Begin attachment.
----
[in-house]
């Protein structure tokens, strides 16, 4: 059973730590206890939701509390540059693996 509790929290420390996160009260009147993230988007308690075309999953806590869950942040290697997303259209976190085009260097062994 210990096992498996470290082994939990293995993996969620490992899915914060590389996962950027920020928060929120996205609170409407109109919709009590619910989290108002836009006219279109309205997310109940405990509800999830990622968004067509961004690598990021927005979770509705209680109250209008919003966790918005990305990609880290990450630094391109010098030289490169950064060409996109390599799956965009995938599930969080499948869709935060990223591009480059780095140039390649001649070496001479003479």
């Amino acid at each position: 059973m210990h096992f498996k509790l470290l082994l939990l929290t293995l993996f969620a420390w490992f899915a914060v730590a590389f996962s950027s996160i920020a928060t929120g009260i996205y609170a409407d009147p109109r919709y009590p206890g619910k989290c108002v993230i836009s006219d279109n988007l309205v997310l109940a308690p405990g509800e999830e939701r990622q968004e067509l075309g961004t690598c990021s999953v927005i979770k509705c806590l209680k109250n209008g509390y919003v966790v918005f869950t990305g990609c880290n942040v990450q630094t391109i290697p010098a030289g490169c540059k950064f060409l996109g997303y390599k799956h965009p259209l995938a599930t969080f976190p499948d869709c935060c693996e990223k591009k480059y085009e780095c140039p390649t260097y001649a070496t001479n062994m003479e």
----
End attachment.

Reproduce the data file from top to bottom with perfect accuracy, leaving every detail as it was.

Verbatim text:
[in-house]
């Protein structure tokens, strides 16, 4: 059973730590206890939701509390540059693996 509790929290420390996160009260009147993230988007308690075309999953806590869950942040290697997303259209976190085009260097062994 210990096992498996470290082994939990293995993996969620490992899915914060590389996962950027920020928060929120996205609170409407109109919709009590619910989290108002836009006219279109309205997310109940405990509800999830990622968004067509961004690598990021927005979770509705209680109250209008919003966790918005990305990609880290990450630094391109010098030289490169950064060409996109390599799956965009995938599930969080499948869709935060990223591009480059780095140039390649001649070496001479003479």
């Amino acid at each position: 059973m210990h096992f498996k509790l470290l082994l939990l929290t293995l993996f969620a420390w490992f899915a914060v730590a590389f996962s950027s996160i920020a928060t929120g009260i996205y609170a409407d009147p109109r919709y009590p206890g619910k989290c108002v993230i836009s006219d279109n988007l309205v997310l109940a308690p405990g509800e999830e939701r990622q968004e067509l075309g961004t690598c990021s999953v927005i979770k509705c806590l209680k109250n209008g509390y919003v966790v918005f869950t990305g990609c880290n942040v990450q630094t391109i290697p010098a030289g490169c540059k950064f060409l996109g997303y390599k799956h965009p259209l995938a599930t969080f976190p499948d869709c935060c693996e990223k591009k480059y085009e780095c140039p390649t260097y001649a070496t001479n062994m003479e």